…amazing opportunity to represent my state and medical students to speak with staff of various members of congress and advocate for healthcare policy.
While the idea of advocating for change in policy that could affect more people than I ever could one-on-one has fascinated me, I never thought I would actually be able to do anything about it. I figured that by going into research and medicine I would have enough on my plate and I would leave this kind of thing for people who are more well versed in political science.
Then this year I found out about an opportunity with the American College of Physicians, a 137,000-member-strong organization of internists, internal medicine subspecialtists, residents, and medical students interested in internal medicine as a specialty (which I am because it will lead me to a fellowship in oncology and because I am simply drawn to internal medicine.) This opportunity would help finance a trip to Washington, DC so that I could participate in the College’s annual Leadership Day. I applied for the opportunity and luckily, my state’s chapter was so kind as to offer some funding to help make this possible.
This year’s Leadership Day was this past Wednesday. It started with just medical students and residents seated by state so that we could be briefed on the issues and given a little bit more information about how to advocate for our top priority issues.
But first, each state had to take a selfie.
There was an emphasis on using social media, which I was glad to see, and it started by having this picture posted on Twitter. Perhaps if you follow me on Twitter, you noticed me saying a lot of things with the hashtag #ACPLD, which stood for American College of Physicians Leadership Day that we used to track the experience.
We then were joined by our more experienced counterparts as we delved a little deeper into how to speak about these issues as we critiqued and learned from the communication style of some examples of how a conversation with a staff member may go. We listened to a talk titled: “To Boldly Go: How Will Congress Influence the Trek to Health Care Reform? And How Can You Help Chart the Course?” that was chocked full of Star Trek references (winning) and, of course, inspiration. After some more panels and presentations, we were done for the day and we were able to meet as a chapter to discuss the next day’s events, the medical students/residents were able to attend our own reception, and the Downstate Illinois chapter representatives went out to dinner.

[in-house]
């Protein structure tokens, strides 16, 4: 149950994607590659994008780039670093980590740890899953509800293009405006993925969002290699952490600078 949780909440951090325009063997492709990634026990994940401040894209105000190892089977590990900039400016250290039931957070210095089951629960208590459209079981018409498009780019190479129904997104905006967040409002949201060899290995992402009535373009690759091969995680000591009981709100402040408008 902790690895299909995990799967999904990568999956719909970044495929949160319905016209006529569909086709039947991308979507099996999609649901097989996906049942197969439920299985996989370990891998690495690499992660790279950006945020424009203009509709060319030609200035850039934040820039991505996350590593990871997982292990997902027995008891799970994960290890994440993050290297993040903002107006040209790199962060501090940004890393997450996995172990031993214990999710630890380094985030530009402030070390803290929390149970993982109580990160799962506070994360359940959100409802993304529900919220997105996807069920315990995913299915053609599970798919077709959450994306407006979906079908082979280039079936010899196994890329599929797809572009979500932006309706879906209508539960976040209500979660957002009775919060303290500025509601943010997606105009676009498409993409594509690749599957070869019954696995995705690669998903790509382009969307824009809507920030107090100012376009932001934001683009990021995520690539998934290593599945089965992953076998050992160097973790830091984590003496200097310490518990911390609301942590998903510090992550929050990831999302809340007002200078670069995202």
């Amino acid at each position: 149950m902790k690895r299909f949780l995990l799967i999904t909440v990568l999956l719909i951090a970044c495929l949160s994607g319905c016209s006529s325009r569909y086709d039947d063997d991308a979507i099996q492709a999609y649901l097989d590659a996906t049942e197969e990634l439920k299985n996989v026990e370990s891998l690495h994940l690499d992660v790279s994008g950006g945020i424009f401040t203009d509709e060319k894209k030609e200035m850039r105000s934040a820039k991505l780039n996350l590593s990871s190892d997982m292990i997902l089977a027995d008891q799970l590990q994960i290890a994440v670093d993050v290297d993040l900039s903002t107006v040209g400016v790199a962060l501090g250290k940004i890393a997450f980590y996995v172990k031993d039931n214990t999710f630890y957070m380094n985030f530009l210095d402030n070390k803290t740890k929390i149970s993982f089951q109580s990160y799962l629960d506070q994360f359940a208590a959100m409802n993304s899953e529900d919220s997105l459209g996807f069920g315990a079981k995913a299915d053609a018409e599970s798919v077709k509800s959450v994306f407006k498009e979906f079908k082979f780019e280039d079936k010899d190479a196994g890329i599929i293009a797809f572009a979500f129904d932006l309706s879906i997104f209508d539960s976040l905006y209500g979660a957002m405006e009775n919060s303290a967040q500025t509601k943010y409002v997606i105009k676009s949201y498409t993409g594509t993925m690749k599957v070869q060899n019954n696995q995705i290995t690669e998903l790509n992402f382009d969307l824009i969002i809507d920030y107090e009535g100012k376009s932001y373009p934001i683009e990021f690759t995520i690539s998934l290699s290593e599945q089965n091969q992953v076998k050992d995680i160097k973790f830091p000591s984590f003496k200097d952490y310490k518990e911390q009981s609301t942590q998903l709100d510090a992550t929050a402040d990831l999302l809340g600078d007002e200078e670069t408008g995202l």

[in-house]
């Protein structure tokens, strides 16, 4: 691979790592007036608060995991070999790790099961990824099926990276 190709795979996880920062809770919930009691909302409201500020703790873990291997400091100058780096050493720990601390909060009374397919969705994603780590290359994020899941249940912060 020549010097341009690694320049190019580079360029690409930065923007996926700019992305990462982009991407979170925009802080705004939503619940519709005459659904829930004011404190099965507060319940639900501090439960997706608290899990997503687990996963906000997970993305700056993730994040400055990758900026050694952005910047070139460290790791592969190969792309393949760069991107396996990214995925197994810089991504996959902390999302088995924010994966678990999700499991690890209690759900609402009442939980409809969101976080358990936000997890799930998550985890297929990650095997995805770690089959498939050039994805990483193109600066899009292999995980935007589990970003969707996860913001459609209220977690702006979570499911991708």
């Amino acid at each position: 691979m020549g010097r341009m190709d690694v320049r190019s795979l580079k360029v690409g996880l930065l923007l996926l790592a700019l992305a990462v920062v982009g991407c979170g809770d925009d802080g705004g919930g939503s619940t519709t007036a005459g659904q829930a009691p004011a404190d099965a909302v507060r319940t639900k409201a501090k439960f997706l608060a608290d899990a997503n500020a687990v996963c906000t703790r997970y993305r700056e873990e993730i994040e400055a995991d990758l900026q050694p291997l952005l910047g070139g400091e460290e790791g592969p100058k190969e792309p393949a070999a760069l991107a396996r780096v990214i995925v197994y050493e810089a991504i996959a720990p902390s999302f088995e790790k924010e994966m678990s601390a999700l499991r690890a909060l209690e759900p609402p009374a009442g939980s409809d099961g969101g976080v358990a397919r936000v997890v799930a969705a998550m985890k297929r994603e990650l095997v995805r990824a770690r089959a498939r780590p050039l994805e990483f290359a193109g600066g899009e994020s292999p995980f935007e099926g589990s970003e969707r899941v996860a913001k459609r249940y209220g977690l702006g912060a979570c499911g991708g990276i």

Thursday was then to take what we learned the previous day and put it into action. Each group had meetings lined up with various members of congress from their state (or more likely staff for those representatives). We split up our priority issues so that the medical students really focused on Graduate Medical Education (GME) since that is the most immediate issue we face. Other issues of interest were getting rid of the Sustained Growth Rate (SGR), continuing the Medicaid Pay Comparability program past the end of the year, and enacting medical liability reform through a bipartisan bill proposed by both a lawyer and a doctor, the Saving Lives, Saving Costs Act that would crease a “Safe Harbor” protection for physicians who document adherence to clinical practice guidelines. I won’t get into these issues now, but look forward to some thrilling Almost Docs pieces about them in the future!
Throughout the day, my group of ACP representatives met with staff from the offices of one senator and seven representatives both Democrat and Republican who represented constituents of downstate (southern) Illinois. I was apprehensive at first to give my spiel about GME as many of us other first-timers were, but throughout the day our whole group became much more comfortable with talking to these Congressional staff members.
After all of our meetings, we went our separate ways with most leaving that night for home. Since my flight wasn’t until the morning, I took the time to walk around the city and see some of the sites that I had seen almost exactly 10 years before on my first trip to Washington, DC including the White House as you can see below. While a brief trip, it was a great opportunity and I look forward to having more opportunities to advocate for healthcare in the future!
Update 6/3/14: As I said, Almost Docs articles would be coming about these issues and here is the first: The Real Issue with the Match. This is partially in response to a couple Forbes articles (this and this), but mostly inspired by my trip to DC.